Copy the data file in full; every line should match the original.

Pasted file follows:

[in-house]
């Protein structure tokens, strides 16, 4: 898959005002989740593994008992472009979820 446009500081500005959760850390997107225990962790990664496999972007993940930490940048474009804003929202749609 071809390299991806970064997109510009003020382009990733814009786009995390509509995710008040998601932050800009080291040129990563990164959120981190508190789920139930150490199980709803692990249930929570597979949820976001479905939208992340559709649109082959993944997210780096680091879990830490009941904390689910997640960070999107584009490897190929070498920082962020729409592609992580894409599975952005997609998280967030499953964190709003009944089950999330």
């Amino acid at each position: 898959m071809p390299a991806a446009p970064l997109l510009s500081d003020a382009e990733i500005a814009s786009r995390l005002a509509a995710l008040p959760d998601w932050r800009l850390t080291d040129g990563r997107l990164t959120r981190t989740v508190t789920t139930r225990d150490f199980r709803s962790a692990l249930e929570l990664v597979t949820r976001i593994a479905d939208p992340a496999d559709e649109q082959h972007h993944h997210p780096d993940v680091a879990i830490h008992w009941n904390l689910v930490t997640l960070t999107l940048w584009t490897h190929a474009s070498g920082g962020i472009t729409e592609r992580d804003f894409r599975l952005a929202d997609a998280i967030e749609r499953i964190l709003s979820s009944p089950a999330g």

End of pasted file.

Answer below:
[in-house]
């Protein structure tokens, strides 16, 4: 898959005002989740593994008992472009979820 446009500081500005959760850390997107225990962790990664496999972007993940930490940048474009804003929202749609 071809390299991806970064997109510009003020382009990733814009786009995390509509995710008040998601932050800009080291040129990563990164959120981190508190789920139930150490199980709803692990249930929570597979949820976001479905939208992340559709649109082959993944997210780096680091879990830490009941904390689910997640960070999107584009490897190929070498920082962020729409592609992580894409599975952005997609998280967030499953964190709003009944089950999330």
């Amino acid at each position: 898959m071809p390299a991806a446009p970064l997109l510009s500081d003020a382009e990733i500005a814009s786009r995390l005002a509509a995710l008040p959760d998601w932050r800009l850390t080291d040129g990563r997107l990164t959120r981190t989740v508190t789920t139930r225990d150490f199980r709803s962790a692990l249930e929570l990664v597979t949820r976001i593994a479905d939208p992340a496999d559709e649109q082959h972007h993944h997210p780096d993940v680091a879990i830490h008992w009941n904390l689910v930490t997640l960070t999107l940048w584009t490897h190929a474009s070498g920082g962020i472009t729409e592609r992580d804003f894409r599975l952005a929202d997609a998280i967030e749609r499953i964190l709003s979820s009944p089950a999330g």